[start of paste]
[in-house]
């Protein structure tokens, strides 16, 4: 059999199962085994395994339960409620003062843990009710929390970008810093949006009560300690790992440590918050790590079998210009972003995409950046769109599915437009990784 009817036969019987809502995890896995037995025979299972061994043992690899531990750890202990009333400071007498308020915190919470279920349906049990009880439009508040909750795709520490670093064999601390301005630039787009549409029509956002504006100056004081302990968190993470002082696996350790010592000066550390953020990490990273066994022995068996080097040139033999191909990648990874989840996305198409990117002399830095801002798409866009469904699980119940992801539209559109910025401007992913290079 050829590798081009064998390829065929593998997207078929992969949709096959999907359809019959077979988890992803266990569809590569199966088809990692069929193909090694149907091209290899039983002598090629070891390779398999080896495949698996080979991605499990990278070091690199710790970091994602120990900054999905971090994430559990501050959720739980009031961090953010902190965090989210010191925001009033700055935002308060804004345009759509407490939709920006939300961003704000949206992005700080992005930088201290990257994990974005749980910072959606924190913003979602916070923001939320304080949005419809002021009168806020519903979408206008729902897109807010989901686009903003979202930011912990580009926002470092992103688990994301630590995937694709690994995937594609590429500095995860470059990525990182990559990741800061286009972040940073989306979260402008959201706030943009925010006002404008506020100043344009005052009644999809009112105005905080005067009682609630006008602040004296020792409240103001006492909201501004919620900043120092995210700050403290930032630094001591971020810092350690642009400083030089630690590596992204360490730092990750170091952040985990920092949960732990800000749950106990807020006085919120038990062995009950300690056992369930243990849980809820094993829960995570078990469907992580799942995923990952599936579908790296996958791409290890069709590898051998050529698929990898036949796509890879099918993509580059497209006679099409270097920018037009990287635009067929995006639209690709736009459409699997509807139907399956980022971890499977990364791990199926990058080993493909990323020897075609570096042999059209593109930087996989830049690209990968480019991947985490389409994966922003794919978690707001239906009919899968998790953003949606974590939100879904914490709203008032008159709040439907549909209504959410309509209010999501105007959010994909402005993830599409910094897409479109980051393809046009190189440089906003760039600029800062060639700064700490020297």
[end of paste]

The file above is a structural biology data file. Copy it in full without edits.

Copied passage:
[in-house]
């Protein structure tokens, strides 16, 4: 059999199962085994395994339960409620003062843990009710929390970008810093949006009560300690790992440590918050790590079998210009972003995409950046769109599915437009990784 009817036969019987809502995890896995037995025979299972061994043992690899531990750890202990009333400071007498308020915190919470279920349906049990009880439009508040909750795709520490670093064999601390301005630039787009549409029509956002504006100056004081302990968190993470002082696996350790010592000066550390953020990490990273066994022995068996080097040139033999191909990648990874989840996305198409990117002399830095801002798409866009469904699980119940992801539209559109910025401007992913290079 050829590798081009064998390829065929593998997207078929992969949709096959999907359809019959077979988890992803266990569809590569199966088809990692069929193909090694149907091209290899039983002598090629070891390779398999080896495949698996080979991605499990990278070091690199710790970091994602120990900054999905971090994430559990501050959720739980009031961090953010902190965090989210010191925001009033700055935002308060804004345009759509407490939709920006939300961003704000949206992005700080992005930088201290990257994990974005749980910072959606924190913003979602916070923001939320304080949005419809002021009168806020519903979408206008729902897109807010989901686009903003979202930011912990580009926002470092992103688990994301630590995937694709690994995937594609590429500095995860470059990525990182990559990741800061286009972040940073989306979260402008959201706030943009925010006002404008506020100043344009005052009644999809009112105005905080005067009682609630006008602040004296020792409240103001006492909201501004919620900043120092995210700050403290930032630094001591971020810092350690642009400083030089630690590596992204360490730092990750170091952040985990920092949960732990800000749950106990807020006085919120038990062995009950300690056992369930243990849980809820094993829960995570078990469907992580799942995923990952599936579908790296996958791409290890069709590898051998050529698929990898036949796509890879099918993509580059497209006679099409270097920018037009990287635009067929995006639209690709736009459409699997509807139907399956980022971890499977990364791990199926990058080993493909990323020897075609570096042999059209593109930087996989830049690209990968480019991947985490389409994966922003794919978690707001239906009919899968998790953003949606974590939100879904914490709203008032008159709040439907549909209504959410309509209010999501105007959010994909402005993830599409910094897409479109980051393809046009190189440089906003760039600029800062060639700064700490020297």